There is a distinct musicality to the Soutine’s work. In 1910, Stravinsky’s Firebird premiered in the Paris Opera, followed by The Rite of Spring in 1913 (Theatre des Champs-Elysees), exploring themes of sacrifice, ancestry, folklore, myths and rituals. One could argue that Soutine’s fowls – fluid and colorful ‘firebirds’ in their ‘sacrificial dance’ - follow a very similar primordial rhythmic drive that could be found in the novel music pieces of Stravinsky. 

Soutine’s music is piercing, primal, almost cry-like: ‘Once I saw a butcher cut the throat of a goose...I wanted to cry out, but his look of joy caught the cry in my throat. I always feel it there. It was this cry I was trying to free. I never could.’ Baudelaire's disgust and insane love of life filled his soul, defenseless against his own talent. 

Inevitably, the river bed of Soutine’s creativity sometimes overflowed, and then he sang in a fiery delirium, which seemed like a tragedy, but could as well be a sorrow of the deepest happiness. Through this, with maximum clarity, the type of creator described by Arthur Rimbaud in the Letters of the Visionary was realized: ‘The poet…is truly the thief of fire.
He is responsible for humanity, for animals even; he will have to make sure his visions can be smelled, fondled, listened to; if what he brings back from beyond has form, he gives it form; if it has none, he gives it none. A language must be found…of the soul, for the soul and will include everything: perfumes, sounds colors, thought grappling with thought’ (A. Rimbaud, Poetry , 1982). Soutine's ‘insanity’ was widely perceived as a sign of authenticity, recalling the image of the true poet, the ‘possessed’, the Plato’s ‘divine broadcaster’, ‘who can only create when inspired and ecstatic’ (Plato, Ion / (K. Jung Synchronicity, I., 1997, p.110).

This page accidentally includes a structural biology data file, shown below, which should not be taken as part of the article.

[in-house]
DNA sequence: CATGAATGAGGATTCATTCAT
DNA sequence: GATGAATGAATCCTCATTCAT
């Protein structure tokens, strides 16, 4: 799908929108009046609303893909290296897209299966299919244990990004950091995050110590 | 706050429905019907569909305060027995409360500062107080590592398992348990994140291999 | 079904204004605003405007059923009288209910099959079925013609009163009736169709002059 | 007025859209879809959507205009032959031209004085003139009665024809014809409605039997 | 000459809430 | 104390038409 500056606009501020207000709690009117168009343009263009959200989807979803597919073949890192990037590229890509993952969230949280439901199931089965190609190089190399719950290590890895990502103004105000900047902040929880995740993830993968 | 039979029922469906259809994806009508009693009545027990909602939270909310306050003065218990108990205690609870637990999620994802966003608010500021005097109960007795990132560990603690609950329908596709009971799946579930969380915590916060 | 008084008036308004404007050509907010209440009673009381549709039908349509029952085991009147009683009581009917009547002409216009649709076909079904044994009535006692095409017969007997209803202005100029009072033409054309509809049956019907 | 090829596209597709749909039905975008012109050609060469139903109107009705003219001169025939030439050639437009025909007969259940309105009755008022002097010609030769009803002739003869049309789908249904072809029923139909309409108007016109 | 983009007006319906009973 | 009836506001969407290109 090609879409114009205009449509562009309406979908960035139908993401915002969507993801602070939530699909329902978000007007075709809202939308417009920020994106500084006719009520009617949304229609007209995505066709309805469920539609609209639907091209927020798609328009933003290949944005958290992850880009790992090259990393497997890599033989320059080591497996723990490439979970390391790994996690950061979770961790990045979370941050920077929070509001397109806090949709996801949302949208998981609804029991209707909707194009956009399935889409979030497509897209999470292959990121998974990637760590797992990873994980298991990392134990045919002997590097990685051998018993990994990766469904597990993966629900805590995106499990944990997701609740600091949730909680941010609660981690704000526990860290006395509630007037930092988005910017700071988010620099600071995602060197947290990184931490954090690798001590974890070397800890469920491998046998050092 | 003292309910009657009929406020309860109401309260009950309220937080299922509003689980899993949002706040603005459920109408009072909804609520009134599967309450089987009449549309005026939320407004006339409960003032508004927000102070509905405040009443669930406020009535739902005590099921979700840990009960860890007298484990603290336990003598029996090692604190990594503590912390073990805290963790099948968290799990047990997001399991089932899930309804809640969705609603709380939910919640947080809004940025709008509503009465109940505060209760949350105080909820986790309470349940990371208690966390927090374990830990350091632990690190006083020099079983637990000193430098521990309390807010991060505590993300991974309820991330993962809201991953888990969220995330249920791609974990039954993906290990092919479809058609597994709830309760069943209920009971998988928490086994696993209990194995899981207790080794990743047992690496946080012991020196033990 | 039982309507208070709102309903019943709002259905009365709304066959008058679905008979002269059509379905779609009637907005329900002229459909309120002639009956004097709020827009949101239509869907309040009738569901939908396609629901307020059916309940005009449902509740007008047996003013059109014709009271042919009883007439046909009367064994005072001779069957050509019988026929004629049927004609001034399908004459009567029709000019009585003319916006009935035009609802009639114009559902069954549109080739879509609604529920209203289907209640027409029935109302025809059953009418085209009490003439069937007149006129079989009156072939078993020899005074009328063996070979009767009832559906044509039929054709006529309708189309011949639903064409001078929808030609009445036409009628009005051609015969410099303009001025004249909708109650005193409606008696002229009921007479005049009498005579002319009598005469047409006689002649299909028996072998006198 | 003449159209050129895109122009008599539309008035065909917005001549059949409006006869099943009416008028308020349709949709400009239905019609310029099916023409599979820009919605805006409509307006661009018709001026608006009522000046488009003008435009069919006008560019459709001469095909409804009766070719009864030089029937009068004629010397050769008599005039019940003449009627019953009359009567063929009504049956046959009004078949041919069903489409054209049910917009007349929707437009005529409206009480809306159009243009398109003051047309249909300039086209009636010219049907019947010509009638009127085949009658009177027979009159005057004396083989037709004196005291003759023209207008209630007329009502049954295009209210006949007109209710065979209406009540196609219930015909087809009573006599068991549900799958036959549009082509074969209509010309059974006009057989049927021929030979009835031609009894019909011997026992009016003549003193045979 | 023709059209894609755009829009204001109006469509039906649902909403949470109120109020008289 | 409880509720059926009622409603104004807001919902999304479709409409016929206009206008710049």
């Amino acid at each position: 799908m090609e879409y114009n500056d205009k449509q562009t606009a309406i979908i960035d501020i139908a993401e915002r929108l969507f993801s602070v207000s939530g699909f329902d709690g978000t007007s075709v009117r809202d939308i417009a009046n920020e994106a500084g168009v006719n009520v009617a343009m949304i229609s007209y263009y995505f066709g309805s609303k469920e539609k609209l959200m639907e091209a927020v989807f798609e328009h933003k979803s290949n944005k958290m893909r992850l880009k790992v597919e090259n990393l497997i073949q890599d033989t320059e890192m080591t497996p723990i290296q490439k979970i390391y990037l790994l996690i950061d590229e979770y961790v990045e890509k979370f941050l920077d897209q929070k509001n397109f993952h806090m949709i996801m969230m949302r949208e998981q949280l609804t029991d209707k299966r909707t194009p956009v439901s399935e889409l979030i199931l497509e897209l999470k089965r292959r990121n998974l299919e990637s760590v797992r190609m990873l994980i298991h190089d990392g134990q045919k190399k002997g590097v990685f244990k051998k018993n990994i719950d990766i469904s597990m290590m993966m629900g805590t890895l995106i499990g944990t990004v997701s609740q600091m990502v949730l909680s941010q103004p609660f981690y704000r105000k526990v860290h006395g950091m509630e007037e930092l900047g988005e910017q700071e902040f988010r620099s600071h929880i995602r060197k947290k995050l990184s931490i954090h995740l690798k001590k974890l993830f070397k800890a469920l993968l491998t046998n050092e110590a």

Without a doubt, the artist is dependent on creativity. In the ordinary, professional phase, he is rather intelligent and realizes what he is doing - the phase referred to by Tchaikovsky's as chronic. In acute, affective - irresponsible in the sense that he cannot control himself, to act in one way or another - he is under the rule of the power that dooms him to incarnate. It is formal or formless, a fantasy or a miracle, leaked into consciousness, natural or otherworldly. To the Creator - Visionary, everything that he has done seems obvious and unconditional, to the point of physical extinction, when the man is dying - and the master within continues to live.

While the aspects of Soutine's ‘illness’ can be further discussed, the words of Michel Foucault seem just as relevant: ‘Where there is creativity, there is no place for insanity’. Conclusively, the frenzied expressiveness of Soutine's works, his immaculate technique of using color raises his work from the depiction of nature to the secret, religious grounds - and to the ritual of creation itself, cradling his creativity far beyond the opposition of figurative and abstract art, in the land of everything, where one walks in solitude.